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Lecture

Promoting Healthy Behavioural Changes.docx

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Department
Health Sciences
Course
HLSC 1F90
Professor
Brent Faught
Semester
Fall

Description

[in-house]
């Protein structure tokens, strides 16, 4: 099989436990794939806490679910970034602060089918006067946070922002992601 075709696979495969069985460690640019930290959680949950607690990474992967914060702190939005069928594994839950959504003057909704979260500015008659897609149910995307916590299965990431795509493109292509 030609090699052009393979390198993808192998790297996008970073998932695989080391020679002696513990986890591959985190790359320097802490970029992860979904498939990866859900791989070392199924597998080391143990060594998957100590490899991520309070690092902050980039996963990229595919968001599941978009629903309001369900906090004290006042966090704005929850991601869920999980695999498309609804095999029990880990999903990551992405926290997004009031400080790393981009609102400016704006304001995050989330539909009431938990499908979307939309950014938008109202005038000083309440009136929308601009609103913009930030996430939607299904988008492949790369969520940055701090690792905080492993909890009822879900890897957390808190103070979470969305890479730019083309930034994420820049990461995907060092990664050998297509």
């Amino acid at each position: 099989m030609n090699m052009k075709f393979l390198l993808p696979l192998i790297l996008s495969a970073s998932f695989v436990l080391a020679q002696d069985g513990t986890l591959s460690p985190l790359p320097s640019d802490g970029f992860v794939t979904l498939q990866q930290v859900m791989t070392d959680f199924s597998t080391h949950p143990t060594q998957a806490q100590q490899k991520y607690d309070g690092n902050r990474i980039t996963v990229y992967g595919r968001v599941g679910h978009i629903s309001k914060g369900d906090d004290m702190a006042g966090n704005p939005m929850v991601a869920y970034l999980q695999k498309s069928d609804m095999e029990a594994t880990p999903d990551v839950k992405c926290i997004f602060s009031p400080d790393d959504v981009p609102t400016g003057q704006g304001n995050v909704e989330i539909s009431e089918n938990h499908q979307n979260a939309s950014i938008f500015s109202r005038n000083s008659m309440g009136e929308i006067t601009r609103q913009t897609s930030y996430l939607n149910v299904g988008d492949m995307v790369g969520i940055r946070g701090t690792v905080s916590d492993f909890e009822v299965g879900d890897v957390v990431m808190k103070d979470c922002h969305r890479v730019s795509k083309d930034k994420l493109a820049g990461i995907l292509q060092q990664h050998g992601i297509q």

th th CHSC 1F90 September 11 & 18 2012 Promoting Healthy Behavior Changes Week #1 & 2 Evolution of health throughout the years - 1800’s: absence of disease - 1947: physical, mental, social well being - 2012: occupational, spiritual and emotional What is Health? - Health:  Dynamic, multi-dimensional process  Characterized by adaptability to life situations  Concept of adaptability or the ability to successfully cope with life’s ups and downs is a key element of this definition - Wellness:  Achieving a high level in each dimension of health  A person attempts to move progressively higher on a continuum of positive health indicators - Health and wellness are often used interchangeably - Wellness suggests that we can achieve a higher level of those 7 dimensions - Health is giving you a measure of what your status is - With wellness, we can make change to increase overall health - Today health and wellness are often used interchangeably to refer to the dynamic, ever-changing process of trying to achieve one’s individual potential in each of the interrelated dimensions - Dimensions of Health/Wellness:  Physical Health: biological (body size and shape, susceptibility to disease, ability to perform activities of daily living)  Social Health: capacity for satisfying interpersonal relationships, interacting with others, communication skills etc…  Mental Health: ability to think clearly, reason objectively, analyze critically, learning from successes and failures, responsible decisions  Occupational Health: job satisfaction, balance between work and leisure  Emotional Health: feelings and the ability to express emotions, feelings of self-esteem, self-efficacy, self-confidence, trust, love  Environmental Health: appreciation of the external environment (also students personal space), Bilophilia: instinctive bond between people and their environment  Spiritual Health: refers to the deepest and innermost part of you, helps you to understand the world and your role in it, meaning of life - Creating optimal conditions for successful behavior change through: 1 th th CHSC 1F90 September 11 & 18 2012  Educational Supports: more education offers more opportunities to be healthier, efforts are made to promote learning  Organizational Supports: provide programs and services that encourage participation, (nurses etc…)  Environmental Supports: establish rules governing attitudes and behaviors and supporting decisions to change (reduce, reuse recycle)  Financial Supports: provide monetary incentives to motivate them toward healthful decision making (tax benefits of putting kids in sports camps etc...) - Health promotion enhances the likelihood that, once a person decides to change a behavior, conditions are optimal for success - In health promotion, healthy people at risk for disease are identified and efforts are made to motivate them to improve their health - Pan- Canadian Healthy Living Strategy:  Supports Canadian health-care system:  Uses a population health approach – living and working conditions need to be addressed to achieve change by individuals  Emphasized goals for 2015:  Physical activity (20% increase in moderate/vigorous PA) Prevention: The Key to Future Health - Primary prevention: actions designed to stop problems before they start (getting immunized) - Secondary prevention: intervention early in the development of a health problem to reduce symptoms or to halt its progression (attending health education seminars to stop smoking or modifying diet in response to a blood-cholesterol test) - Tertiary prevention: treatment or rehabilitation efforts aimed at limiting the effects of the disease (chemotherapy or radiation therapy)  Most costly and less effective in promoting health than primary and secondary  Government money is primarily allocated for research and tertiary prevention Sex Differences - Factors reflecting sex biases in medical research:  Androcentricity: examine research but the results are from a male perspective  Overgeneralization: involved men only but applied results to males and females  Sex insensitivity: research that is done on both men and woman but collapsed both the results together unaware of the fact that woman and men are different (ex. hormonal fluctuations)  Double standards: diagnostic, prognostics & therapeutics. Improving Your Health - Heart disease and cancer continue to be the leading causes of death for both sexes
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